A few years ago, a private company that contracted to do 911 EMS was required by the terms of the contract to provide ambulances in a sufficient number to do the service, that those ambulances couldn't be more than 5 years old or have more than 100,000 miles. Once an ambulance in the 911 service reached either of those points, it was to be pulled from 911 service. It usually then was repainted and sent to work in the company's BLS and ALS interfacility service. It would remain in that service until it became uneconomical to keep on the road. Often those things would end up with more than 400,000 miles and more than 10 years old before they were sent on... to a third-world country where they'd then sometimes return to emergency service and run until (quite literally) something fell off or broke (that couldn't be fixed) that was necessary to keep the thing moving. Municipal services tend to turn over their equipment more frequently so those might end up being sold at auction with (relatively) few miles on them and then be pressed into service for another 10 years or more.

I once drove an ambulance that was (at the time) about 20 years old. Pretty much everything still worked well, so it was still in service. The engine was tired and cranky but once you got it started, it'd run all day long. The next oldest ambulances were about 10 years old... and they still worked just fine. Most of what I drove back then were between 3 and 5 years old, purchased at muni auctions so... they were all still pretty "young" and reasonably cheap.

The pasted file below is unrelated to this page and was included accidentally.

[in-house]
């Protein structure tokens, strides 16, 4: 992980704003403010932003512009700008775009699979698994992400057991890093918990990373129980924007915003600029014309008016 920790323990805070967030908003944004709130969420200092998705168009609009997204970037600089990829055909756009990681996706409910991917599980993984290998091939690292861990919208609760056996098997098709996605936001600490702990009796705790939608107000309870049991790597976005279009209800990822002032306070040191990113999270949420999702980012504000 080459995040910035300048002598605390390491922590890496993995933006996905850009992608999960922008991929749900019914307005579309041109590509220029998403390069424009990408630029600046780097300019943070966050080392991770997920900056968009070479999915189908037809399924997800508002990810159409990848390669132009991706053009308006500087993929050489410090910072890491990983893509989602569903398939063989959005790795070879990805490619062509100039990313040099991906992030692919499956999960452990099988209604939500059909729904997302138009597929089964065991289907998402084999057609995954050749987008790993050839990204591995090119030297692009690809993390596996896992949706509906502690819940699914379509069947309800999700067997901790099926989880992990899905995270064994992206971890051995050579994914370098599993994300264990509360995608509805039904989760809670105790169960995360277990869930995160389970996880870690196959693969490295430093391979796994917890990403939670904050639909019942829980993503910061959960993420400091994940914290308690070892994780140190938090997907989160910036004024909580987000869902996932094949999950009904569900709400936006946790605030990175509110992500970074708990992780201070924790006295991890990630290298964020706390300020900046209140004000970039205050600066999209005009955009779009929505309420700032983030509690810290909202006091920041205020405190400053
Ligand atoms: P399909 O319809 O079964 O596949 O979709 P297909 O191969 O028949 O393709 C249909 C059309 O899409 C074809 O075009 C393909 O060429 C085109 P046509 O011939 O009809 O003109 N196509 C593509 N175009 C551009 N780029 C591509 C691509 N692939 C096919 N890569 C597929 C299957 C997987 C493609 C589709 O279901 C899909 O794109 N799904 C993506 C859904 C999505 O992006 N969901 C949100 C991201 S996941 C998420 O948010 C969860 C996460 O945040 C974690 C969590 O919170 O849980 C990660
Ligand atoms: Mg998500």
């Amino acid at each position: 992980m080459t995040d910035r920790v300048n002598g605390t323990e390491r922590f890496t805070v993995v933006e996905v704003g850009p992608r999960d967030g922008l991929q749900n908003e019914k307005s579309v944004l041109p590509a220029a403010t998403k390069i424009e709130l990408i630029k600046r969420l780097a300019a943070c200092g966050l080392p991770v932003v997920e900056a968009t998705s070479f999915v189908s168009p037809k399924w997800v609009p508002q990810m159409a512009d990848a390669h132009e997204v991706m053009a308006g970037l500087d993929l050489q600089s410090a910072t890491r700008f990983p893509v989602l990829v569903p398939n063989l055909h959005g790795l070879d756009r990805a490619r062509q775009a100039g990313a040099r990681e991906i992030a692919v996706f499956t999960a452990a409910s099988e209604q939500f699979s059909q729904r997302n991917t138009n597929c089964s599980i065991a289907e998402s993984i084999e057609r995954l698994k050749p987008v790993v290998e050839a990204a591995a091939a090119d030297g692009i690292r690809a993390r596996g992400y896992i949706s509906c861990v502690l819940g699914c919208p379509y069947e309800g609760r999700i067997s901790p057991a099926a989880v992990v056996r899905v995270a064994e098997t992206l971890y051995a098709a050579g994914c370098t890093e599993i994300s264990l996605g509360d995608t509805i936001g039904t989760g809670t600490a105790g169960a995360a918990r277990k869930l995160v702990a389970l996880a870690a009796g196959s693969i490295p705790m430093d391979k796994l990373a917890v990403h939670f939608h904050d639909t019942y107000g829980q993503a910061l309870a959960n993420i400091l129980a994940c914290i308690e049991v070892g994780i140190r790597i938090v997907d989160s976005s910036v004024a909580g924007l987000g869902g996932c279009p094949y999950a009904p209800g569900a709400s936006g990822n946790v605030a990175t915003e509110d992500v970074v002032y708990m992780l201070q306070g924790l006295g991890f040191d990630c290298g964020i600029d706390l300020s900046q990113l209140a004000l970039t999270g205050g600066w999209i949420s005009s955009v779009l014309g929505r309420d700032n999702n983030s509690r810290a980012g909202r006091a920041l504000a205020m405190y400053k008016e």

So, if you look around for answers, you'll find plenty of them and they're all going to be valid for the service those ambulances do. Private 911 ambulances tend to be newer but will be pretty beat up by the time they're ready to be retired. Private non-911 ambulances tend to be a little older and really beat up at the end of their lives. Municipal ambulances tend to be relatively new, are usually still under warranty, and usually aren't driven that hard. These are generalities so this stuff isn't going to be true all the time with all services.

Just look at your current fleet's age, maintenance status (down time for maintenance/repairs) and so on... that'll give you some idea what your service needs to look at for criteria to retire old ambulances.
 

GMCmedic

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Again, no single answer. Ive workes for places that rotated rigs out within 5 years and other places thay had a soft limit of 300,000 miles. I say soft, because if profits were down that would get pushed to 400,000.
 

Aldosar

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thank you so much for your responses.

I find out through your comments there is no way to build guide lines for age limits of ambulance vehicles. The mean reason is because the situation deferent from one to others, that's mean i may have ambulance that has over 100,000 miles while it's not in good condition because of improper use, on the other hand there may be other ambulance has more than 200,000 miles and still in very good condition due to periodically maintenances .


Finally, I am not native english speaker so i hope all my words make sense.

Thank you again to all of you for participation.
 

Akulahawk

EMT-P/ED RN
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You're welcome and your English is certainly good enough for us to understand what you're asking and why you're asking it. Not quite mastery but definitely good enough!